Monday, August 31, 2009

Government Spending Creates Wealth? The Most Persistent Economic Fallacy of All Time


At a 1978 lecture, Milton Friedman talks about government spending and explains one of the greatest economic fallacies of all time, essentially another version of Bastiat's "broken window fallacy."

HT: Drew Suder

Originally posted at Carpe Diem.

18 Comments:

At 8/31/2009 2:52 PM, Anonymous Anonymous said...

Counter Example the Erie Canal which was a New York State project. It made New York into the leading city of the US. Second counter example the Morril act which created the land grant schools and allowed us to get to where we only spend 9% of income on food. So its not all spending capital investments do pay off. Grand Colee dam provided the energy to make the Aluminum to build the bombers that won WWII

 
At 8/31/2009 3:48 PM, Blogger Buce said...

Hell, just think how much better off we'd be without the Center for Disease Control, West Point, the GI bill, the Interstate Highway system, the land grand colleges. And if only that damned Alexander Hamilton hadn't undertaken to pay the other guys' debts...

 
At 8/31/2009 4:02 PM, Blogger QT said...

One could also consider the impact of NASA on the U.S. economy which has largely been positive.

 
At 8/31/2009 4:27 PM, Blogger Shawn said...

1st 3 comments: point seems to have zoomed completely over your head.

Tell me of the unseen in those examples cited. Ah, can't do it, can you?

 
At 8/31/2009 4:55 PM, Blogger QT said...

Shawn,

I largely agree with Milton Friedman although large scale, capital intensive projects are an area that is difficult for the market to achieve. Obviously, one could easily point out that such work is usually sub-contracted to a number of private companies if that is the point you are making.

Would you do us the courtesy of making your point explicit?

 
At 8/31/2009 6:08 PM, Blogger Mayfield said...

Taxation is theft.

Stealing from one group (taxpayers) to benefit the entire society is wrong.

NASA-debunked
http://blog.mises.org/archives/007257.asp

 
At 8/31/2009 6:32 PM, Blogger OA said...

QT, I'm not sure of the specific point Shawn is thinking of.

But most of the examples given facilitated wealth creation in the private sector. They didn't create wealth on their own. Otherwise you could just build things in the middle of nowhere.

Other examples are non-economic benefits.

Friedman isn't answering the question "Is government spending good?", he's answering the question "Isn't it good for government to take money and give it to someone else (government employees) who is likely to spend it?"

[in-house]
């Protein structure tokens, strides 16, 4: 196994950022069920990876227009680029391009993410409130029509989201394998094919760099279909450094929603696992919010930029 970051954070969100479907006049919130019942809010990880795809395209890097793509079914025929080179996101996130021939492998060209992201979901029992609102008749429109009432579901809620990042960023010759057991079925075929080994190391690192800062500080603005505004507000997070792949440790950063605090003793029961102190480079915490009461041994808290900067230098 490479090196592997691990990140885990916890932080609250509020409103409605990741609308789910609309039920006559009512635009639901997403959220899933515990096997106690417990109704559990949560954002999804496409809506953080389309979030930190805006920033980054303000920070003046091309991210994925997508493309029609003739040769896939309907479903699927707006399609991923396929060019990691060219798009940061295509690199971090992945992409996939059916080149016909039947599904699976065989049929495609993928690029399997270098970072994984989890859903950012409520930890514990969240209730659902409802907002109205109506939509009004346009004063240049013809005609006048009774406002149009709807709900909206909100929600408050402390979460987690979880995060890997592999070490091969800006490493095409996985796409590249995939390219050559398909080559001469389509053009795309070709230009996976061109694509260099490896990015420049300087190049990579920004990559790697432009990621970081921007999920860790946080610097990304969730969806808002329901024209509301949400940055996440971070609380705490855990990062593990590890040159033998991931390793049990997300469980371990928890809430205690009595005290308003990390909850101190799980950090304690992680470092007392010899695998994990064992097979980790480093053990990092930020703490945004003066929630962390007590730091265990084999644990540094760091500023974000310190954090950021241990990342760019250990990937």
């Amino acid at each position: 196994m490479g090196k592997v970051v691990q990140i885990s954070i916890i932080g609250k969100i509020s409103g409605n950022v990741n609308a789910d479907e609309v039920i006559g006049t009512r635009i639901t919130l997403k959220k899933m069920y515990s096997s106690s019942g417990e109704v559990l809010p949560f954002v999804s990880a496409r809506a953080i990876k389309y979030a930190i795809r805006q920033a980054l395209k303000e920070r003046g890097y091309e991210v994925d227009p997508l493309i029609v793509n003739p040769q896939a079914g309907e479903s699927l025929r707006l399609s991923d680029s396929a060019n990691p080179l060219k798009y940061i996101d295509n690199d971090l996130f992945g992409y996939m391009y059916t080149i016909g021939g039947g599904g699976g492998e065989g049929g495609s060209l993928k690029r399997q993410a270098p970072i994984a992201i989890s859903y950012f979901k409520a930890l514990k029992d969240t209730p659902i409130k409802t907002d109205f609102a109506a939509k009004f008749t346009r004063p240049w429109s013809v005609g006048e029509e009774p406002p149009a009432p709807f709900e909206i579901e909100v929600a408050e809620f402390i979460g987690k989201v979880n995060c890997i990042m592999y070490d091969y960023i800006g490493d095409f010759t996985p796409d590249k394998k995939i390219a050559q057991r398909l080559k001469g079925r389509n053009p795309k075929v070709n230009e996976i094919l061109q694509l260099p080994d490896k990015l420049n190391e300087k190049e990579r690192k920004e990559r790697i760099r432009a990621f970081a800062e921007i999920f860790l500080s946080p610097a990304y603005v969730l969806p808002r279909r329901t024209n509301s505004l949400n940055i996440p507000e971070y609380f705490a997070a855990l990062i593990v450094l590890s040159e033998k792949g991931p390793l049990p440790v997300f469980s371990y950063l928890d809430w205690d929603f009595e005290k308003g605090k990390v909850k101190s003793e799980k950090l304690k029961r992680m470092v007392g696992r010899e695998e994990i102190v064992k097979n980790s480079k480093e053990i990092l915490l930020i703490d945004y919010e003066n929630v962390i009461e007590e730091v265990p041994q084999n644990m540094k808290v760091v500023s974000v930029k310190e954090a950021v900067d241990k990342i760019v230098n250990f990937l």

The examples being given point to the fact that the spending itself isn't really helpful, it's what you get from it.

The stimulus bill was an example of the spending itself being sold as the goal. Longer unemployment benefits, money to help states keep or hire employees, the annual AMT fix, dog parks, bike paths, etc. These were all claimed to be stimulative because the workers/unemployed will then spend that money.

 
At 8/31/2009 7:37 PM, Blogger QT said...

OA,

Thank you for the distinction. From that standpoint, I would have to agree with Milton.

 
At 8/31/2009 7:54 PM, Blogger sethstorm said...


Longer unemployment benefits... ...These were all claimed to be stimulative because the workers/unemployed will then spend that money.

At this point, an extension may be the only viable option(at this time) if there's no willingness on the part of businesses to keep work in the US. When they stop click-n-shipping to the Third World, then there can be talk of returning to a normal schedule.

Perhaps some tax cuts are in order to hasten that day, but crackdowns on offshoring(and penalties to the non-US beneficiaries) would establish trust to the displaced.

 
At 8/31/2009 9:43 PM, Anonymous Anonymous said...

Economics 101: Now wait a minute. Help me with this. Didn't Friedman say here that wealth isn't created unless actual goods and services are created? When my stock increases in value there are no goods or services created, but we call it increased wealth, don't we?

 
At 8/31/2009 9:54 PM, Blogger Shawn said...

Sethstorm: really, with the protectionism? Hmm. Okay. I disagree, and I think it's fair to say that most non-vested-interest economists do also, but oh well.